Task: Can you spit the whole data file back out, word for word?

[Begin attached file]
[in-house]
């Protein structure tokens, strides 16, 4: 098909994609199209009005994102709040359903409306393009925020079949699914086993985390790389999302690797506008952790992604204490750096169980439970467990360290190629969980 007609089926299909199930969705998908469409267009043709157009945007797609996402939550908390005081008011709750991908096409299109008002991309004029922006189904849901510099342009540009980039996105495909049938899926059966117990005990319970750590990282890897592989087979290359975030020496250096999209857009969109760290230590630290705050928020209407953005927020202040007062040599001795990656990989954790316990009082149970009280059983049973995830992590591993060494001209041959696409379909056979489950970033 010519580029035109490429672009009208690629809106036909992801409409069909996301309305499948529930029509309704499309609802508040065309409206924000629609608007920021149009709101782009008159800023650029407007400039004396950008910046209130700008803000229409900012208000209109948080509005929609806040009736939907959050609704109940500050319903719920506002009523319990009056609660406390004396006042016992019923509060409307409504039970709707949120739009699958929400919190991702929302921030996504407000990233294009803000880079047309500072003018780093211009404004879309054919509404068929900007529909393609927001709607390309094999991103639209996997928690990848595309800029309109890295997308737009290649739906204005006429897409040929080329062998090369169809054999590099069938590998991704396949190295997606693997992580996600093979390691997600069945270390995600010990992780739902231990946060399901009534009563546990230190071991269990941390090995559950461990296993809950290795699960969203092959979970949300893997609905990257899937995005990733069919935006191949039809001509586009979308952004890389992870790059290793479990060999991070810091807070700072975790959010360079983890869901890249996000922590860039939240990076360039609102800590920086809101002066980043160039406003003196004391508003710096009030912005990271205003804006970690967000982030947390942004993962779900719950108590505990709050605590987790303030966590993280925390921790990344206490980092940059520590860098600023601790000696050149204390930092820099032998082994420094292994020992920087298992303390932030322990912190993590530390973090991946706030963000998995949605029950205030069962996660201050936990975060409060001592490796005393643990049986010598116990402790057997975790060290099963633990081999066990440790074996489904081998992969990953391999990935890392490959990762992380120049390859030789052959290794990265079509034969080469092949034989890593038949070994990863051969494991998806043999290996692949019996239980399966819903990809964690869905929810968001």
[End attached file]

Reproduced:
[in-house]
């Protein structure tokens, strides 16, 4: 098909994609199209009005994102709040359903409306393009925020079949699914086993985390790389999302690797506008952790992604204490750096169980439970467990360290190629969980 007609089926299909199930969705998908469409267009043709157009945007797609996402939550908390005081008011709750991908096409299109008002991309004029922006189904849901510099342009540009980039996105495909049938899926059966117990005990319970750590990282890897592989087979290359975030020496250096999209857009969109760290230590630290705050928020209407953005927020202040007062040599001795990656990989954790316990009082149970009280059983049973995830992590591993060494001209041959696409379909056979489950970033 010519580029035109490429672009009208690629809106036909992801409409069909996301309305499948529930029509309704499309609802508040065309409206924000629609608007920021149009709101782009008159800023650029407007400039004396950008910046209130700008803000229409900012208000209109948080509005929609806040009736939907959050609704109940500050319903719920506002009523319990009056609660406390004396006042016992019923509060409307409504039970709707949120739009699958929400919190991702929302921030996504407000990233294009803000880079047309500072003018780093211009404004879309054919509404068929900007529909393609927001709607390309094999991103639209996997928690990848595309800029309109890295997308737009290649739906204005006429897409040929080329062998090369169809054999590099069938590998991704396949190295997606693997992580996600093979390691997600069945270390995600010990992780739902231990946060399901009534009563546990230190071991269990941390090995559950461990296993809950290795699960969203092959979970949300893997609905990257899937995005990733069919935006191949039809001509586009979308952004890389992870790059290793479990060999991070810091807070700072975790959010360079983890869901890249996000922590860039939240990076360039609102800590920086809101002066980043160039406003003196004391508003710096009030912005990271205003804006970690967000982030947390942004993962779900719950108590505990709050605590987790303030966590993280925390921790990344206490980092940059520590860098600023601790000696050149204390930092820099032998082994420094292994020992920087298992303390932030322990912190993590530390973090991946706030963000998995949605029950205030069962996660201050936990975060409060001592490796005393643990049986010598116990402790057997975790060290099963633990081999066990440790074996489904081998992969990953391999990935890392490959990762992380120049390859030789052959290794990265079509034969080469092949034989890593038949070994990863051969494991998806043999290996692949019996239980399966819903990809964690869905929810968001």